Update: This page was blogged on Hack-A-Day on Jan, 8. Since then I've received some comments and tips and modified the original sofrware. Now, after a game-over, the circuit enters on a demo mode, and keeps the waiting until someone hits "START" button. Better user interface!
These days I've found an old Dance-Dance-Revolution-Similar-Pad and was looking for an idea to hack it into something more usefull or, at lease, fun. It wasn't hard to find that someone already did an Arduino library to read a PlayStation controller. You can find it here. Best regards to it's author, Bill Porter.
My idea to reuse the PS2 controller was to recreate the game Simon.
Simon was a very popular electronic game among 80's kids. Brazilians knew it by the name Genius. There was also a toy-robot called Percival, that came with this game on top of its head.
This is a memory game. It plays a sequence of colored-lights and sounds, and the players have to reproduce the same sequence. Each colored-button is attributed to one player, and this player is responsible to press this button at the right time.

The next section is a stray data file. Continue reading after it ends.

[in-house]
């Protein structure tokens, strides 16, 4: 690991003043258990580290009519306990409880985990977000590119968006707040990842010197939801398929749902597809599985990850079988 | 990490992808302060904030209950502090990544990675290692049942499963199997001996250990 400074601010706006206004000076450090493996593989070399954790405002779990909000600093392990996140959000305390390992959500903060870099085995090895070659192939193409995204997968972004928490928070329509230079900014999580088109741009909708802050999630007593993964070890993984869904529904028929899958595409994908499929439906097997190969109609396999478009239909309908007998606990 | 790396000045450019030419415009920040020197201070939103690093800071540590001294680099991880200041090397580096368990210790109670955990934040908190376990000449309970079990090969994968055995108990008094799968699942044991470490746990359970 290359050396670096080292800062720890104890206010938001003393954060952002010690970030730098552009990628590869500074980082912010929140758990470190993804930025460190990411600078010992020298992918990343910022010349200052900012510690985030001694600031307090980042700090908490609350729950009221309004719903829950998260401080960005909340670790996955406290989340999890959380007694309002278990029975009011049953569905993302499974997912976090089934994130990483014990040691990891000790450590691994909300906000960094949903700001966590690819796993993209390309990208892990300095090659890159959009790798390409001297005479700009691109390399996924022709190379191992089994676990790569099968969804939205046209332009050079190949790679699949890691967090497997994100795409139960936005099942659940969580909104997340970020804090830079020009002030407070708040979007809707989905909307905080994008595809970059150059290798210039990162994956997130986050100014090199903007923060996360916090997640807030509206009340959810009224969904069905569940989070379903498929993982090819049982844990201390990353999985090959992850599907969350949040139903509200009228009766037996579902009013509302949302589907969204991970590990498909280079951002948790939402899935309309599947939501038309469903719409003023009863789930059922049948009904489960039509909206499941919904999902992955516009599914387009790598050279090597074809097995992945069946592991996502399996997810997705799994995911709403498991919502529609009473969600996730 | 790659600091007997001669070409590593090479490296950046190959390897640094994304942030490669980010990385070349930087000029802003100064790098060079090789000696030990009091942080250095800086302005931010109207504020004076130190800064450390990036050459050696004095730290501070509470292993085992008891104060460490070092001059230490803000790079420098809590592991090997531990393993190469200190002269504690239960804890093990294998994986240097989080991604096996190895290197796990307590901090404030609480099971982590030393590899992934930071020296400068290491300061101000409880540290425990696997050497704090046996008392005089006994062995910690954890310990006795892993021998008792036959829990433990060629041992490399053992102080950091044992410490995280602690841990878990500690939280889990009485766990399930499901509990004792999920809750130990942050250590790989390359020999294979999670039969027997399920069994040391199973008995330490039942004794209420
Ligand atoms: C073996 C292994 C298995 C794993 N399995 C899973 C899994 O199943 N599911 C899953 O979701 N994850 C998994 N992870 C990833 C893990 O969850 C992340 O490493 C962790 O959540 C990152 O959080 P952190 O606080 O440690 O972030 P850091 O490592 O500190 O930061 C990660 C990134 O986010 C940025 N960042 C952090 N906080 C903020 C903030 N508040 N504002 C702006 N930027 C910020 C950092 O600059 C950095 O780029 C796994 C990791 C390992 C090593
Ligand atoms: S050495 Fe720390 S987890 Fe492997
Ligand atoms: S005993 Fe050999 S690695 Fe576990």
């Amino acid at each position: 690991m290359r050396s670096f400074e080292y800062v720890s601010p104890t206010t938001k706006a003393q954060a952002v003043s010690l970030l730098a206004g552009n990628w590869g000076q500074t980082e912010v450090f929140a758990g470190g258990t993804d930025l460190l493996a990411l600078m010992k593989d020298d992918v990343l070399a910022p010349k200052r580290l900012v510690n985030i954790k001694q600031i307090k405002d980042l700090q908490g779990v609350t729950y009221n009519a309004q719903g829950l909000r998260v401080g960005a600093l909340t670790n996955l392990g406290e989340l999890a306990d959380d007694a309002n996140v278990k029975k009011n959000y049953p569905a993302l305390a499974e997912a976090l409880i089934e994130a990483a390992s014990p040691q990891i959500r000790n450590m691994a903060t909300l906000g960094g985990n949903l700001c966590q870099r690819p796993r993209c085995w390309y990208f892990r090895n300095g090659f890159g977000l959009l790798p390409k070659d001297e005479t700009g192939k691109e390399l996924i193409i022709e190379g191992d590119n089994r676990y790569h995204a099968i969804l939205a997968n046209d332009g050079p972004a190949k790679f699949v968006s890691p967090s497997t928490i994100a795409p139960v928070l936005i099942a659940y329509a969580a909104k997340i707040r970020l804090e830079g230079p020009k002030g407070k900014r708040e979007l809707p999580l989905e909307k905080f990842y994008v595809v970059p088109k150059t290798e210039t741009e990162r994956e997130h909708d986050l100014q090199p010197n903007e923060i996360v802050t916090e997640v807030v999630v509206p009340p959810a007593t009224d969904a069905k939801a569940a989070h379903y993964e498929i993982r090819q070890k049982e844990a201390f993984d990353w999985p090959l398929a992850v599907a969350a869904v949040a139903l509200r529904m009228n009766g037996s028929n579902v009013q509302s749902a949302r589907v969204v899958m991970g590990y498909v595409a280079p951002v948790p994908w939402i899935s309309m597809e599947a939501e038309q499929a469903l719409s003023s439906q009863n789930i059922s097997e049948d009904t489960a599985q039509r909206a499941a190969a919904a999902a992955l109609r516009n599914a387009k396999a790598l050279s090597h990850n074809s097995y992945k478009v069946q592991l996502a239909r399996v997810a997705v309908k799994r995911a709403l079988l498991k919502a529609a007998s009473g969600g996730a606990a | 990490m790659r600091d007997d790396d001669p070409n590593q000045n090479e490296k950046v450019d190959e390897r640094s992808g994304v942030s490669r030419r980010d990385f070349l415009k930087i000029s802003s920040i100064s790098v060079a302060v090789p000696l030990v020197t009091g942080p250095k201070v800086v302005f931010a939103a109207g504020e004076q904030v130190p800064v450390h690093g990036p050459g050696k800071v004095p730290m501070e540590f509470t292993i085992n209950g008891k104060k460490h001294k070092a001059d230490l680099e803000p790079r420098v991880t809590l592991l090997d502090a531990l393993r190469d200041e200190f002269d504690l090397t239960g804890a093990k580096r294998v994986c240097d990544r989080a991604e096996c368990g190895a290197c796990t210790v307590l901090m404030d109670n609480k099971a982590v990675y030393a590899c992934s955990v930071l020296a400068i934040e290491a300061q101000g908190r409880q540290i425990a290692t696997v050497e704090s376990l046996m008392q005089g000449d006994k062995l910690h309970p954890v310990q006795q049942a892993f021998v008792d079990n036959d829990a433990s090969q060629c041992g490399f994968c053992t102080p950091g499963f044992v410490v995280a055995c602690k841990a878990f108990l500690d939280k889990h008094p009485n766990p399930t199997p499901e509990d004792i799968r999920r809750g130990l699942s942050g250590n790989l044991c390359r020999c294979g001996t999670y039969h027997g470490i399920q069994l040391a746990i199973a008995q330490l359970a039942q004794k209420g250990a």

This project is quite simple and easy to reproduce.
The code, that you can see below, uses 4 digital output pins to light the leds that represent the game sequence. It also uses one extra digital output to generate sound via a piezo-buzzer.
PlayStation controller also needs 4 digital pins, plus a ground and the 3.3 V power.
The hardware is very simple: Just 4 leds with their respective resistors and 1 buzzer. I glued everything inside an used ice-cream package, which received 4 different colors of paint to resemble the original Simon
And here is the video of this rig in action:
Fell free to download and use the code anywhere. If you find any errors, please send me an e-mail.